They were told there were 3,000 churches in Haiti.
At least that’s how many were on the official books.
But when the My Hope Haiti team started to spread the vision of a countrywide evangelism project that would be broadcasted on television, radio and projectors to every corner of the country, that number started to swell.
Nearly double the original report of known churches — more than 5,300 congregations — took part in My Hope Haiti with more than 120,000 decisions for Christ registered.
“It’s amazing. It’s amazing,” My Hope Haiti director Arturo Hotton said. “So many souls changing their lives. That’s the harvest.”
My Hope — a world evangelism program from the Billy Graham Evangelistic Association — uses the medium of television, and in the case of Haiti radio and projectors, to show a 30-minute evangelistic program of music, testimony and a translated classic message from Billy Graham or Franklin Graham.
Matthews, the hosts from local churches, invite their friends, relatives and neighbors to watch this program on one of three nights — July 21-23 in Haiti — and immediately after it’s over give a brief testimony and invite their guests to pray to receive Christ as their personal Savior.
Hotton is quick to give God all the glory for the project, which had to be improvised, based on the lack of electricity and power supply around the country.
“The foundation of the project is prayer and unity,” he said. “When those things are together, there is blessings from God and we can see the harvest.”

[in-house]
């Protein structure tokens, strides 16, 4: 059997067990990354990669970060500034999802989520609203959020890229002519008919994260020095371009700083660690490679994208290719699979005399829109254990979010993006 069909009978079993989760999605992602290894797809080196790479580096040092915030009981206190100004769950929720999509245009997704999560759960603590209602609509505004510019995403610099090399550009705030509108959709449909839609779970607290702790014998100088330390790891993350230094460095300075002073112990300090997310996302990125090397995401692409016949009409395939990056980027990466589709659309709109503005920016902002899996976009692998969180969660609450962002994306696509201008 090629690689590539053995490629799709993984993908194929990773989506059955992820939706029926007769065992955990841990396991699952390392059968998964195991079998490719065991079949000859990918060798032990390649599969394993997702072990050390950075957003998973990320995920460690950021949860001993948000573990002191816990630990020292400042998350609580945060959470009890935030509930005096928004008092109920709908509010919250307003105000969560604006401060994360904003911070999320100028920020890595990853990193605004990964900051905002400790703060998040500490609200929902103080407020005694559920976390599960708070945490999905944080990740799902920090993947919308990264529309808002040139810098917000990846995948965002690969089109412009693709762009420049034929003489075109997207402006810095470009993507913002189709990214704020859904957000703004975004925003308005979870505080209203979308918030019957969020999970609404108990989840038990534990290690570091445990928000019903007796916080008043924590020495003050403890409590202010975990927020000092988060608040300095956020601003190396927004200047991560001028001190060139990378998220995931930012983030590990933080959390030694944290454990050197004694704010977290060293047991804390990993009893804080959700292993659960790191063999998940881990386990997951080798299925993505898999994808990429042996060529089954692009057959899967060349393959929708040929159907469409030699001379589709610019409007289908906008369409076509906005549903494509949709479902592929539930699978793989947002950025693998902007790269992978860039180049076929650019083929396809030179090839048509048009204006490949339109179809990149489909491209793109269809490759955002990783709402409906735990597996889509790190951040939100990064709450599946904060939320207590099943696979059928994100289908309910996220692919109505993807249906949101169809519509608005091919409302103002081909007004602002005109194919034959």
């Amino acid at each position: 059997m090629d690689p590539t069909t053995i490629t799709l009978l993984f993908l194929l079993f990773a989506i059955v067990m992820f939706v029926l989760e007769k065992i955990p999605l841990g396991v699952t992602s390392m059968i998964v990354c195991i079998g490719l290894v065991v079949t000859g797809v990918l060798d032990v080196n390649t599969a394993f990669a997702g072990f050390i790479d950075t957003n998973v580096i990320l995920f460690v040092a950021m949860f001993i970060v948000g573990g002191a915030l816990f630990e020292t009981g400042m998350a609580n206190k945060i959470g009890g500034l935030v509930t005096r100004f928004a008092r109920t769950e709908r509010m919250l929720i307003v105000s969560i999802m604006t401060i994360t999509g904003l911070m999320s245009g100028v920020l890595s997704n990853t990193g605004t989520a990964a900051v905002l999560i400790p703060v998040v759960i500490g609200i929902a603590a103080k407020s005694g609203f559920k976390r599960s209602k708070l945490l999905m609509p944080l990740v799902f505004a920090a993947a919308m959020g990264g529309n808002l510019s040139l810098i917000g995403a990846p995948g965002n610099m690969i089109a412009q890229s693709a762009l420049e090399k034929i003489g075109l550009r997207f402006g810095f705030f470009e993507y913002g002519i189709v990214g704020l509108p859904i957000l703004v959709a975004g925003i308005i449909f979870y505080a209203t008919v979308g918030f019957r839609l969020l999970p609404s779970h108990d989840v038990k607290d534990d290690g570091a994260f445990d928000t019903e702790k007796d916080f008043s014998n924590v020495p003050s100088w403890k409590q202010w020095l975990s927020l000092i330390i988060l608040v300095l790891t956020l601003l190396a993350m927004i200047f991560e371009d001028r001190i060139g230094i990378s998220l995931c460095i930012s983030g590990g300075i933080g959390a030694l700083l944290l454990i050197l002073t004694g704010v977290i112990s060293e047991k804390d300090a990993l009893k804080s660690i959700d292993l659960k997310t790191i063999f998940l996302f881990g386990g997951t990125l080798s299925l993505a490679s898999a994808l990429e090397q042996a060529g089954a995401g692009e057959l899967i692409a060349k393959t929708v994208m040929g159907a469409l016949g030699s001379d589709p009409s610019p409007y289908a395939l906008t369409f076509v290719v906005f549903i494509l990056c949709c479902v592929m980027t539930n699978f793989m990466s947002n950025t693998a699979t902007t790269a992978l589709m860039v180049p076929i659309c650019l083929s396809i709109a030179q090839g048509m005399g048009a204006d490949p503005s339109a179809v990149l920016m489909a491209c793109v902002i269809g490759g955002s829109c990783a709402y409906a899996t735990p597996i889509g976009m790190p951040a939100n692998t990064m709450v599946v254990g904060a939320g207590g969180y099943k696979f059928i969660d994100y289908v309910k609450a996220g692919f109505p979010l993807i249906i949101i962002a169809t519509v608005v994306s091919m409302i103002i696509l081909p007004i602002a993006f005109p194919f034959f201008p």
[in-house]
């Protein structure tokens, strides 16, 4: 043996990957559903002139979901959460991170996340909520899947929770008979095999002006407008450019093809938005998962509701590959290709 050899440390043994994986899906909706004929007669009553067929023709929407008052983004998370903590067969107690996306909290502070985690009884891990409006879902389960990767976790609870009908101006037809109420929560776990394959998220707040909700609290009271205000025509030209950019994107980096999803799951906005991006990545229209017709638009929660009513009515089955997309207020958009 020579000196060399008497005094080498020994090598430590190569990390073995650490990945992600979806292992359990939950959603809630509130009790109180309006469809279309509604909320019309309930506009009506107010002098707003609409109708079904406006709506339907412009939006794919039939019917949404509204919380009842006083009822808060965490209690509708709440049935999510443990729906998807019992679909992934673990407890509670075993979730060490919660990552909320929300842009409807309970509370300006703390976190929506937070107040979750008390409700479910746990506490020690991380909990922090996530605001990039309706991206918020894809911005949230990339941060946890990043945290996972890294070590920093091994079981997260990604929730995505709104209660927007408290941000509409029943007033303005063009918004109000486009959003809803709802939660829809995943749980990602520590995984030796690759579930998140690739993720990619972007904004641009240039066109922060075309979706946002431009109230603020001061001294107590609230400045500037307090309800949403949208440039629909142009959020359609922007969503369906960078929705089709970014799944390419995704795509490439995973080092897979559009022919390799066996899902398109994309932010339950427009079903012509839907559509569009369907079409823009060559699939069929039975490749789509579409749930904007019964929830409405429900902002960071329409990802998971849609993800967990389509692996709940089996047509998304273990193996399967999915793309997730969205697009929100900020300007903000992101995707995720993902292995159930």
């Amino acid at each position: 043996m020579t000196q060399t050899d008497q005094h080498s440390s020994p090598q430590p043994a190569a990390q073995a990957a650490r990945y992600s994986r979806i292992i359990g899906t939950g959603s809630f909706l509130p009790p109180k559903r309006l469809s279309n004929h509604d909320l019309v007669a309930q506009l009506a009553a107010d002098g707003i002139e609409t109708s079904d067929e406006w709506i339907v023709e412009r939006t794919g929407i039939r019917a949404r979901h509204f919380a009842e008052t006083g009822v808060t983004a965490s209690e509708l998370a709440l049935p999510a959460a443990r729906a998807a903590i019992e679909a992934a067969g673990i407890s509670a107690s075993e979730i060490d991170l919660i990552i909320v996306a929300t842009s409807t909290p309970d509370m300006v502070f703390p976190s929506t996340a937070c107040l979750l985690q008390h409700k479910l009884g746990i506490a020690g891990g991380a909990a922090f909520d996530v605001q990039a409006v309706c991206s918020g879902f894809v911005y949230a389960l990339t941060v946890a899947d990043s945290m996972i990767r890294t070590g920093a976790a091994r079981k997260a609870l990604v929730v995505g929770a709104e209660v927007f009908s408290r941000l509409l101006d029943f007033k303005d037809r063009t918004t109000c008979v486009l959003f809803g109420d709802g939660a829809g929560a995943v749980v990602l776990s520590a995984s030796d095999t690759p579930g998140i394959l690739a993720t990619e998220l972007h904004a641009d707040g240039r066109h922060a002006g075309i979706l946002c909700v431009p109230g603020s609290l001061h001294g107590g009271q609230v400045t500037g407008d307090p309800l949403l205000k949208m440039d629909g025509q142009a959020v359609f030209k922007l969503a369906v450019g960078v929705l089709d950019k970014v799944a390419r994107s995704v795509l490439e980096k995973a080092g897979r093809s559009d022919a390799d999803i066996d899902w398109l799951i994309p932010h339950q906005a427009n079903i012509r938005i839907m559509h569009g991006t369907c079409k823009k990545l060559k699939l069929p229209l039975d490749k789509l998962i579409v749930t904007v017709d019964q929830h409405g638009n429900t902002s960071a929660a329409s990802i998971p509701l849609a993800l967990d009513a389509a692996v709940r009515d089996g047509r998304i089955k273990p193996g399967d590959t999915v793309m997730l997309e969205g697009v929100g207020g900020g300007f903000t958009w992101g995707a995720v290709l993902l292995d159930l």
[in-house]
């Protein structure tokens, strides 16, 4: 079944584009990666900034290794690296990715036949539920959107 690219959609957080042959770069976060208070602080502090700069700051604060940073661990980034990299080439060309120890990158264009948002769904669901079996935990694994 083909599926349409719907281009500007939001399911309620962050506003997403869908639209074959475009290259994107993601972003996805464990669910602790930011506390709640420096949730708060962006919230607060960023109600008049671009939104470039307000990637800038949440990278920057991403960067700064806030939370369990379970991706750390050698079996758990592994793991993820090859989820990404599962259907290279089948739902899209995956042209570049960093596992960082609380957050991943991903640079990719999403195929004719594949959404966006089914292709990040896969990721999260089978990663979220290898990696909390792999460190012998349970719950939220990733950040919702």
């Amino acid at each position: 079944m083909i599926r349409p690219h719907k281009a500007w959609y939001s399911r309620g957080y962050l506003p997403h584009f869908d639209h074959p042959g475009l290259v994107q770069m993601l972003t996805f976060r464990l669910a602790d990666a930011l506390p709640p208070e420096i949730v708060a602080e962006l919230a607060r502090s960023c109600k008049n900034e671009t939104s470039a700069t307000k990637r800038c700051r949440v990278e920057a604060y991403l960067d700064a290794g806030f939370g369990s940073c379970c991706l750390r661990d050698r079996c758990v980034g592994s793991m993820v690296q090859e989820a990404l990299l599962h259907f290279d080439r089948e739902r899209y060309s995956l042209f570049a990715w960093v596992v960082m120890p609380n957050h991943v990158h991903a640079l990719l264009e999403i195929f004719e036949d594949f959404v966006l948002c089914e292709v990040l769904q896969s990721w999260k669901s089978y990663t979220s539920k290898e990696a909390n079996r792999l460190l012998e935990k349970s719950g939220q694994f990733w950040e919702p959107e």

Stories are pouring in, from individual lives being transformed and set free from spiritual warfare, to churches growing and being started from scratch.
“One small village had 100 decisions so they started a new church because of My Hope,” Hotton said.
Jeremy Anderson, deputy director for My Hope Haiti, traveled around the country over the past several weeks to witness how God has transformed lives, often through one of 50 mini-projector showings.
“There’s churches started up in the north and in the south,” Anderson said. “They’re clamoring for projector shows everywhere.”
Anderson estimates that 400 projector showings have taken place since the July 21-23 weekend and will continue until late October.
“There’s teams in Les Cayes doing a show every single night,” said Anderson of the southern coastal town.
Anderson, working on his sixth My Hope project, was particularly amazed at how God moved so many people to help spread the Gospel message. “People realized they could be a part of something big,” he said.
And the response, he added, came largely from those “wanting to see if the power of God is meaningful in their lives.”
On Nov. 10, My Hope Haiti will officially close with a national celebration, as the My Hope coordinators, national committee members and national denomination leaders will gather together to rejoice over what God has done in their nation.
“It will be a great time of celebration to thank the Lord for the results,” Hotton said.